You can also adopt an olive tree and get the oil from your own adopted tree.  I adopted a tree in Sicily where my grandpa immigrated from.  Nudo started an olive tree adoption program to help small olive farmers keep their farms.  You get to choose which farm you want your tree from and have your oil from that farm delivered to your door.  https://www.nudoadopt.com

I have also found estate olive oils at TJ Maxx.  They get in some really fun specialty foods here.

If you just want to go to the supermarket, I buy from Whole Foods.  They check out the companies that they sell in their stores.

Look for the date that the olive oil was pressed and bottled.  You want oil that is within 1 year of bottling.  A fresh oil will have a much stronger, grassy taste, full of nutrients.  Nutrients fade with time.

A fun thing to do with your olive oil is to make herbal oils.  For tips on making your own flavored olive oil  Quick tip-make your own flavored oils   If you decide you want flavored oil, be sure to use dried herbs.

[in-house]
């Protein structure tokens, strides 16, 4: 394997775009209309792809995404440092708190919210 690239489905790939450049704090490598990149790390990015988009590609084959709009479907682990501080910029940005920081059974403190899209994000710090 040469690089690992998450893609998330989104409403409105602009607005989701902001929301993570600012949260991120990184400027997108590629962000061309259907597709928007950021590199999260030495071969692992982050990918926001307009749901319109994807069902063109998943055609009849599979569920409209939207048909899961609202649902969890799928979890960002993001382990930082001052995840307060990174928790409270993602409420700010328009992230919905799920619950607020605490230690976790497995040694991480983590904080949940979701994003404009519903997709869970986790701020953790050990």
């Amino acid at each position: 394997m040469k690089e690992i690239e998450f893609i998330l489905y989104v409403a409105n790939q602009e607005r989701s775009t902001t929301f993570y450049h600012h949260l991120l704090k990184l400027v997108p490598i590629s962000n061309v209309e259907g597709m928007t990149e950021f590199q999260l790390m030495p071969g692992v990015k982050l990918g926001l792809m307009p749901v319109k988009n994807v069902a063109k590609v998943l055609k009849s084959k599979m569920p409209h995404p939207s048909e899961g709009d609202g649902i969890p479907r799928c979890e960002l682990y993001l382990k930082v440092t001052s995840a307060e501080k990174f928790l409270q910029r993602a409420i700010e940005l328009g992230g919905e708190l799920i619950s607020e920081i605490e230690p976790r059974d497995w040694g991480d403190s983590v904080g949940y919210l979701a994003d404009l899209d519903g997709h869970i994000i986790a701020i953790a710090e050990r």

You can grow your own tree to make your own oil if you live in a temperate area of the states.  Olive trees will also grow in pots that you can take indoors in the winter.  The pot will limit how large they grow.

You have many options on getting fresh, healthy olive oil!

Sunday, January 31, 2016

Choosing which tomatoes to grow

Potted volunteer tomato plant
Sunday, January 31, 2016

There are hundreds of tomatoes to choose from.  There are whole catalogues devoted just to America’s favorite home garden vegetable.  There really is nothing like a homegrown tomato, fresh off the vine!  With so many to choose from, how do you decide which is best for your garden?


Some consideration for deciding what to plant-space you have, flavor, how you use tomatoes, and which types grow best and give the biggest yields in your area.  Ask your neighbors or farmers market sellers which types they have found grow the best for them.  For heirloom and open pollinated types you buy from the farmers market, save the seeds from the ones you like and you can grow them in your garden!